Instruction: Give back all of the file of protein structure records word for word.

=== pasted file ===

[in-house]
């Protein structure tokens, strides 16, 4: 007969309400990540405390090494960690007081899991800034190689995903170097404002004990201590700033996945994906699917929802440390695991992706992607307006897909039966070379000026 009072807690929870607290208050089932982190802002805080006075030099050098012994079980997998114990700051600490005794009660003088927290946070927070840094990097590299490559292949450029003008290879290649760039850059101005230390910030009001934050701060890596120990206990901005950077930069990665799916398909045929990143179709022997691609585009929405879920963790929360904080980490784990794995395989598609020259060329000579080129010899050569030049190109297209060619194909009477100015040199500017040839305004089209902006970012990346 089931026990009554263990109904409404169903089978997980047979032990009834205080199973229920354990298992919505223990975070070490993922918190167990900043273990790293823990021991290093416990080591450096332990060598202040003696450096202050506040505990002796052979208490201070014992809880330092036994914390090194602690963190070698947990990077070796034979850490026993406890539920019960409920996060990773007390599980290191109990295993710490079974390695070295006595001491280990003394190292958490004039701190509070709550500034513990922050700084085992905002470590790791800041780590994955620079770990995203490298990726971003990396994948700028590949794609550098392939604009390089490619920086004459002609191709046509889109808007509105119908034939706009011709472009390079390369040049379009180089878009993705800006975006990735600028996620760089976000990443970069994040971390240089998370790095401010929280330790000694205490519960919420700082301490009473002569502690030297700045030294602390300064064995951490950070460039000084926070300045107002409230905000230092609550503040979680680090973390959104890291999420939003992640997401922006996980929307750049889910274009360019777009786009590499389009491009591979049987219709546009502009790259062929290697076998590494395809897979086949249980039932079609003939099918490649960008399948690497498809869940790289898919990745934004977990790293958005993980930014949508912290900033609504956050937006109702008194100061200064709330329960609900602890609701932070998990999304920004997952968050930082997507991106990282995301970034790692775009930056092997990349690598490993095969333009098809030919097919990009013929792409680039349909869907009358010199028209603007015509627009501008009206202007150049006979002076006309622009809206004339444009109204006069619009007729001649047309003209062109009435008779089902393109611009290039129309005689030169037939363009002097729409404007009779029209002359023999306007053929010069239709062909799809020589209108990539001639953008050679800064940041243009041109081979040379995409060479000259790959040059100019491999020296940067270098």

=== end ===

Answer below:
[in-house]
């Protein structure tokens, strides 16, 4: 007969309400990540405390090494960690007081899991800034190689995903170097404002004990201590700033996945994906699917929802440390695991992706992607307006897909039966070379000026 009072807690929870607290208050089932982190802002805080006075030099050098012994079980997998114990700051600490005794009660003088927290946070927070840094990097590299490559292949450029003008290879290649760039850059101005230390910030009001934050701060890596120990206990901005950077930069990665799916398909045929990143179709022997691609585009929405879920963790929360904080980490784990794995395989598609020259060329000579080129010899050569030049190109297209060619194909009477100015040199500017040839305004089209902006970012990346 089931026990009554263990109904409404169903089978997980047979032990009834205080199973229920354990298992919505223990975070070490993922918190167990900043273990790293823990021991290093416990080591450096332990060598202040003696450096202050506040505990002796052979208490201070014992809880330092036994914390090194602690963190070698947990990077070796034979850490026993406890539920019960409920996060990773007390599980290191109990295993710490079974390695070295006595001491280990003394190292958490004039701190509070709550500034513990922050700084085992905002470590790791800041780590994955620079770990995203490298990726971003990396994948700028590949794609550098392939604009390089490619920086004459002609191709046509889109808007509105119908034939706009011709472009390079390369040049379009180089878009993705800006975006990735600028996620760089976000990443970069994040971390240089998370790095401010929280330790000694205490519960919420700082301490009473002569502690030297700045030294602390300064064995951490950070460039000084926070300045107002409230905000230092609550503040979680680090973390959104890291999420939003992640997401922006996980929307750049889910274009360019777009786009590499389009491009591979049987219709546009502009790259062929290697076998590494395809897979086949249980039932079609003939099918490649960008399948690497498809869940790289898919990745934004977990790293958005993980930014949508912290900033609504956050937006109702008194100061200064709330329960609900602890609701932070998990999304920004997952968050930082997507991106990282995301970034790692775009930056092997990349690598490993095969333009098809030919097919990009013929792409680039349909869907009358010199028209603007015509627009501008009206202007150049006979002076006309622009809206004339444009109204006069619009007729001649047309003209062109009435008779089902393109611009290039129309005689030169037939363009002097729409404007009779029209002359023999306007053929010069239709062909799809020589209108990539001639953008050679800064940041243009041109081979040379995409060479000259790959040059100019491999020296940067270098």